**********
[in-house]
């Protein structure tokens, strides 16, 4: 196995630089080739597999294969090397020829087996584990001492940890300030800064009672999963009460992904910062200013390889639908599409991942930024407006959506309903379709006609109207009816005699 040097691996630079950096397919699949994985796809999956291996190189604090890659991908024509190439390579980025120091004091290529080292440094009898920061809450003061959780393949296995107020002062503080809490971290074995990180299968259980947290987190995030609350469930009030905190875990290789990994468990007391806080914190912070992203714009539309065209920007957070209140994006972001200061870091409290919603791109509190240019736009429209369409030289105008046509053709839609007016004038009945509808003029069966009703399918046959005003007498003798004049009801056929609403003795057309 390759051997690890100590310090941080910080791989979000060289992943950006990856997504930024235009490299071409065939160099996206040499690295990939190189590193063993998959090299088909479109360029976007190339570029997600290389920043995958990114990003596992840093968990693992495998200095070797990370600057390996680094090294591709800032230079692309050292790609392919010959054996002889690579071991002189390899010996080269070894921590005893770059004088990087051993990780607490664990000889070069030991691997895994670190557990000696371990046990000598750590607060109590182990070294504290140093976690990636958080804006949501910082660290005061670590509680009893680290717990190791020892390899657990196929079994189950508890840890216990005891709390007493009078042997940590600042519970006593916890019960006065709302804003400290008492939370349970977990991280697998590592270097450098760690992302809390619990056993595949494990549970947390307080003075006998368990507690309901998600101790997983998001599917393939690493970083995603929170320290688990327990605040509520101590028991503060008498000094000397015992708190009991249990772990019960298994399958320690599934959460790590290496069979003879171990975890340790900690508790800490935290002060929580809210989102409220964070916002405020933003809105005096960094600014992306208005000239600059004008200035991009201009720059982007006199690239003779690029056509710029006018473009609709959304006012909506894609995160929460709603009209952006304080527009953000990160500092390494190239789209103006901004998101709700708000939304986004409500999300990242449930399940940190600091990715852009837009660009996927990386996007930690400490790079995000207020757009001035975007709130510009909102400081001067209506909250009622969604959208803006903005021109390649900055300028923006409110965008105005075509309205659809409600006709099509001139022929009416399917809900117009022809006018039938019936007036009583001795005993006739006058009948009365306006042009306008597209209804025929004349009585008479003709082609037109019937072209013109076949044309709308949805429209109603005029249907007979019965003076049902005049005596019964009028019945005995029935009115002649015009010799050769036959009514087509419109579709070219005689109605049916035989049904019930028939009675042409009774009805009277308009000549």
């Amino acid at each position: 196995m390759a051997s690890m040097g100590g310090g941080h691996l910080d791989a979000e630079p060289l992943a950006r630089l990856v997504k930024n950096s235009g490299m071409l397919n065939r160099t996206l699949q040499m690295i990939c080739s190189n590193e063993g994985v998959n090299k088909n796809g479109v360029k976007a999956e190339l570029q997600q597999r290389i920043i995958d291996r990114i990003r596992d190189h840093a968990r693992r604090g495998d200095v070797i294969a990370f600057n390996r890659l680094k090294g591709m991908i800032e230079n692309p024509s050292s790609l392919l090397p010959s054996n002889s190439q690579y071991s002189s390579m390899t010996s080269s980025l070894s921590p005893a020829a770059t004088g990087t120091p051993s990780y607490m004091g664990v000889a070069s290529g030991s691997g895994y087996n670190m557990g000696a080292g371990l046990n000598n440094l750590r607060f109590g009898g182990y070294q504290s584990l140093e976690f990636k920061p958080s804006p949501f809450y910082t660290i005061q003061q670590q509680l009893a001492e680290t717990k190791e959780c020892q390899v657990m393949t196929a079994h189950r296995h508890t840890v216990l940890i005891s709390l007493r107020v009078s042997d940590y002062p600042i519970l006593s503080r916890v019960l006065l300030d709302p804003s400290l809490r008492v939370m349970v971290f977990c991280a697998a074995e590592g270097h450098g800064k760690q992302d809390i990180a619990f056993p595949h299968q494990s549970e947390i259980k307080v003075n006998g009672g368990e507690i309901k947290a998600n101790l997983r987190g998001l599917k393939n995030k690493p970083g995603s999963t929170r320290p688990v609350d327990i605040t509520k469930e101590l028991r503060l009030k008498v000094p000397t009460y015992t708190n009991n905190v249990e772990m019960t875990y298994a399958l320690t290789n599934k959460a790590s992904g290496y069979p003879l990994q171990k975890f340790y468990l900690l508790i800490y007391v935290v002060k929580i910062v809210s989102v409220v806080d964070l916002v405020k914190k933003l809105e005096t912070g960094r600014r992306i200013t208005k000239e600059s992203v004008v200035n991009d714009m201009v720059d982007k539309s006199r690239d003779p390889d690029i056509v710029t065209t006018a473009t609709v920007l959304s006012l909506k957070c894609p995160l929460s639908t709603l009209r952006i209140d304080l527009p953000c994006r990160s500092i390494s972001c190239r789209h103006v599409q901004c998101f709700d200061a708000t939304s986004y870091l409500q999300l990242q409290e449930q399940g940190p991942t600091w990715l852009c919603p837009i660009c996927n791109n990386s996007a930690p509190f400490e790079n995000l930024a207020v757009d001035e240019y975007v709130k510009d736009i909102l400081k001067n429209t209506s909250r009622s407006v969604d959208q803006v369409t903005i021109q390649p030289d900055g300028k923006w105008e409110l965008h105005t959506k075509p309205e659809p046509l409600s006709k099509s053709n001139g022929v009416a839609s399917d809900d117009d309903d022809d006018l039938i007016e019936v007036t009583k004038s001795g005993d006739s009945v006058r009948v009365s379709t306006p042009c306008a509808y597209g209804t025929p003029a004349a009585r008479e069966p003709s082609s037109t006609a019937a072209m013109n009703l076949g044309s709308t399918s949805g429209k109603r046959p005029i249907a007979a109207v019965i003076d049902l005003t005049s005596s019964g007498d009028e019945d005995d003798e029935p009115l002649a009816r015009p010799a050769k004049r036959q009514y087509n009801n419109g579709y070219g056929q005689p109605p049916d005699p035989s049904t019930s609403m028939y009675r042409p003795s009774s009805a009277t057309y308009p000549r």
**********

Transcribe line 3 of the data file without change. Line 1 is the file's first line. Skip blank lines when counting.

């Amino acid at each position: 196995m390759a051997s690890m040097g100590g310090g941080h691996l910080d791989a979000e630079p060289l992943a950006r630089l990856v997504k930024n950096s235009g490299m071409l397919n065939r160099t996206l699949q040499m690295i990939c080739s190189n590193e063993g994985v998959n090299k088909n796809g479109v360029k976007a999956e190339l570029q997600q597999r290389i920043i995958d291996r990114i990003r596992d190189h840093a968990r693992r604090g495998d200095v070797i294969a990370f600057n390996r890659l680094k090294g591709m991908i800032e230079n692309p024509s050292s790609l392919l090397p010959s054996n002889s190439q690579y071991s002189s390579m390899t010996s080269s980025l070894s921590p005893a020829a770059t004088g990087t120091p051993s990780y607490m004091g664990v000889a070069s290529g030991s691997g895994y087996n670190m557990g000696a080292g371990l046990n000598n440094l750590r607060f109590g009898g182990y070294q504290s584990l140093e976690f990636k920061p958080s804006p949501f809450y910082t660290i005061q003061q670590q509680l009893a001492e680290t717990k190791e959780c020892q390899v657990m393949t196929a079994h189950r296995h508890t840890v216990l940890i005891s709390l007493r107020v009078s042997d940590y002062p600042i519970l006593s503080r916890v019960l006065l300030d709302p804003s400290l809490r008492v939370m349970v971290f977990c991280a697998a074995e590592g270097h450098g800064k760690q992302d809390i990180a619990f056993p595949h299968q494990s549970e947390i259980k307080v003075n006998g009672g368990e507690i309901k947290a998600n101790l997983r987190g998001l599917k393939n995030k690493p970083g995603s999963t929170r320290p688990v609350d327990i605040t509520k469930e101590l028991r503060l009030k008498v000094p000397t009460y015992t708190n009991n905190v249990e772990m019960t875990y298994a399958l320690t290789n599934k959460a790590s992904g290496y069979p003879l990994q171990k975890f340790y468990l900690l508790i800490y007391v935290v002060k929580i910062v809210s989102v409220v806080d964070l916002v405020k914190k933003l809105e005096t912070g960094r600014r992306i200013t208005k000239e600059s992203v004008v200035n991009d714009m201009v720059d982007k539309s006199r690239d003779p390889d690029i056509v710029t065209t006018a473009t609709v920007l959304s006012l909506k957070c894609p995160l929460s639908t709603l009209r952006i209140d304080l527009p953000c994006r990160s500092i390494s972001c190239r789209h103006v599409q901004c998101f709700d200061a708000t939304s986004y870091l409500q999300l990242q409290e449930q399940g940190p991942t600091w990715l852009c919603p837009i660009c996927n791109n990386s996007a930690p509190f400490e790079n995000l930024a207020v757009d001035e240019y975007v709130k510009d736009i909102l400081k001067n429209t209506s909250r009622s407006v969604d959208q803006v369409t903005i021109q390649p030289d900055g300028k923006w105008e409110l965008h105005t959506k075509p309205e659809p046509l409600s006709k099509s053709n001139g022929v009416a839609s399917d809900d117009d309903d022809d006018l039938i007016e019936v007036t009583k004038s001795g005993d006739s009945v006058r009948v009365s379709t306006p042009c306008a509808y597209g209804t025929p003029a004349a009585r008479e069966p003709s082609s037109t006609a019937a072209m013109n009703l076949g044309s709308t399918s949805g429209k109603r046959p005029i249907a007979a109207v019965i003076d049902l005003t005049s005596s019964g007498d009028e019945d005995d003798e029935p009115l002649a009816r015009p010799a050769k004049r036959q009514y087509n009801n419109g579709y070219g056929q005689p109605p049916d005699p035989s049904t019930s609403m028939y009675r042409p003795s009774s009805a009277t057309y308009p000549r």